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1953 Fiat 8V ZAGATO
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no. 24 manufactured. No. 24 manufactured, 23rd bodied by Carrozzeria Zagato.
In the postwar period, Fiat was working on an eight-cylinder engine internally known as Tipo 106. The engine was originally designed by Dante Giacosa for a luxury sedan, but that project was stopped.
Rudolf Hruska, at the time working at the S.I.A.T.A., was given the task to design a car around the V8 engine. The development took place in absolute secrecy. As not to stress the experimental department of Fiat, production of the chassis was also taken up by S.I.A.T.A.
Styled by chief designer Fabio Luigi Rapi, the Fiat 8V or “Otto Vù” was presented to the Italian press in February 1952 and first exhibited the following March at the Geneva Motor Show.
The car shapes saw several changes in time: the prototype used an art deco grill that extended into the hood. A second series was made featuring four headlights with some of the later cars having a full-width windscreen.
A high-performance coupé, destined to compete in the GT class: the 2-liter 8V model was a departure from the usual Fiat production. It was really welcomed by Italian private drivers, it inspired the tuners and it was, in a word, the car to beat in the 2-liter class, also thanks to the special versions built by Zagato or Siata.
The Fiat V8 had a 70° V configuration of 1996 cc of displacement, at 5600 rpm the engine produced 105 hp (78 kW) in standard form with double two-barrel Weber 36 DCS carburetors, giving a top speed of 190 km/h (118 mph). Some engines were fitted with huge four-throat Weber 36 IF4/C carburetors offering 120 bhp, but the intake manifold was very rare. The Fiat 8V is the only eight-cylinder built by Fiat. The engine was connected to a four speed gearbox. The car had independent suspension all round reworking the Fiat 1100 ones and drum brakes on four wheels.
As the body was welded to the chassis it was a semi-unitary construction.
Only 114 of these high-performance coupés had been produced, 63 with a “Fiat Carrozzerie Speciali” body, 34 first series and 29 second series.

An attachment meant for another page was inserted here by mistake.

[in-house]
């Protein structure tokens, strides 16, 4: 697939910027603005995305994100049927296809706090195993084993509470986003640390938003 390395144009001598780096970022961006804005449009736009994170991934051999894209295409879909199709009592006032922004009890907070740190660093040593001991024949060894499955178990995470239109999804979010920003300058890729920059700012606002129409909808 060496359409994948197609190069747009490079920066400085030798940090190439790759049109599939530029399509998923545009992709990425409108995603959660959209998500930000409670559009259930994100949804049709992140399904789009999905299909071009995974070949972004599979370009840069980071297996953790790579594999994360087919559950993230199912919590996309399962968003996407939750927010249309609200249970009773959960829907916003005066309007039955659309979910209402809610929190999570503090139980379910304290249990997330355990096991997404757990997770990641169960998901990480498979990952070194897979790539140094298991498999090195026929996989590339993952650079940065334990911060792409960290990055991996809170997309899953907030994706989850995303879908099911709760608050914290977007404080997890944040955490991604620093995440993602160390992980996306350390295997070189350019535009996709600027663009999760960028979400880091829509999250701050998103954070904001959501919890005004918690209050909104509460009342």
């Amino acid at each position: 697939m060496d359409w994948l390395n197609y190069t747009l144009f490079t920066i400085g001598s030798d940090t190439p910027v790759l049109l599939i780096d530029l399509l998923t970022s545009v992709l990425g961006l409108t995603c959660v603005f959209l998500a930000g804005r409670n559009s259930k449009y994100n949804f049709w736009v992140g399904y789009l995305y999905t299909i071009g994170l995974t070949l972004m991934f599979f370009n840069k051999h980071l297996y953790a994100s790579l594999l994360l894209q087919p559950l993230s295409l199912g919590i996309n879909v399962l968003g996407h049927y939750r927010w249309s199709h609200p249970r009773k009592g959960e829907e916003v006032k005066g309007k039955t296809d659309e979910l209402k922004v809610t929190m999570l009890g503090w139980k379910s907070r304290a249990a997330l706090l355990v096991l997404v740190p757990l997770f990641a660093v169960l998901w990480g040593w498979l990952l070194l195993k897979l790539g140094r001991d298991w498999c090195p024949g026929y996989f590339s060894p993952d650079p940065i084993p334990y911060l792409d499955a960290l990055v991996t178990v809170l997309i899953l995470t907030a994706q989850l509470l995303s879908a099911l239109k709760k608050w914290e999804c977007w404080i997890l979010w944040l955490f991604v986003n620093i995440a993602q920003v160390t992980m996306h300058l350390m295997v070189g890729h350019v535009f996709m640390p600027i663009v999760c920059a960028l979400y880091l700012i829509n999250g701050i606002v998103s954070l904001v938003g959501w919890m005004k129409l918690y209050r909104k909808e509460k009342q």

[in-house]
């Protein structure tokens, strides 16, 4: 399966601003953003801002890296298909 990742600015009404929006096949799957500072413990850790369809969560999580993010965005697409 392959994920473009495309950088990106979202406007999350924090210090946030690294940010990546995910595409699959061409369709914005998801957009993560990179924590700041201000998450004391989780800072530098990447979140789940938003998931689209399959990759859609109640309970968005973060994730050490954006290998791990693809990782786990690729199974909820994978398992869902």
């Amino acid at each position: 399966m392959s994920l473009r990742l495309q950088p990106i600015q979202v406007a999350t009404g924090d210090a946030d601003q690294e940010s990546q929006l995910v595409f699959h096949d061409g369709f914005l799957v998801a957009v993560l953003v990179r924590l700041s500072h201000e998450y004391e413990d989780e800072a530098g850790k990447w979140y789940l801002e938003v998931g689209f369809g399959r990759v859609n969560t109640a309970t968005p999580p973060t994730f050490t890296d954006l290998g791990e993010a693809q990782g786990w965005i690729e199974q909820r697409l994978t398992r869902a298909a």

It was made available anyway in different body styles, offered by the factory and by various coachbuilders like Zagato, Pinin Farina, Ghia and Vignale.
The production ceased in 1954.
The car with chassis 106.000088 was born with a first bodywork "Carrozzerie Speciali Fiat" of the type II series, designed by Fabio Luigi Rapi. It was one of the first examples produced as the II series. The first example of series II chassis, in fact is 000067 but, from chassis 000068 to 000085 we have care mainly dressed by Zagato and some other examples of external coach builders, such as Pinin Farina or Vignale. Chassis 000088 is therefore the 4th dressed as series II. With this bodywork, the car began an intense competitive activity that led it to race in 1954 on the most important tracks: Mille Miglia, Coppa Intereuropa, Coppa della Toscana, Trieste - Opicina, Trento - Bondone, Coppa del Pasubio, Chiusaforte - Sella Nevea, Bolzano - Mendola. The car is presented in the race with the white plate with black characters of the "Territorio Libero di Trieste" which had its own regulations and a separate register, parallel to the Italian one and is driven by its first owner Pier Paolo Poilucci. At the Coppa d'Oro delle Dolomiti that year, however, it suffered a serious accident, which is assumed to be the probable cause for the replacement of his bodywork. The car, in fact, is transformed into a Zagato model. It will be the 23rd built out of 24 known Zagato 8Vs. The car continued to compete in 1955, while in 1957 it became the property of Gianni Zagato and also raced with Gianni and Elio Zagato; runs until 1960 where it participates in the Gran Premio di Napoli. Over time, the car has always participated in important events and in recent years has undertaken an intense activity of participation in competitive events for historic cars.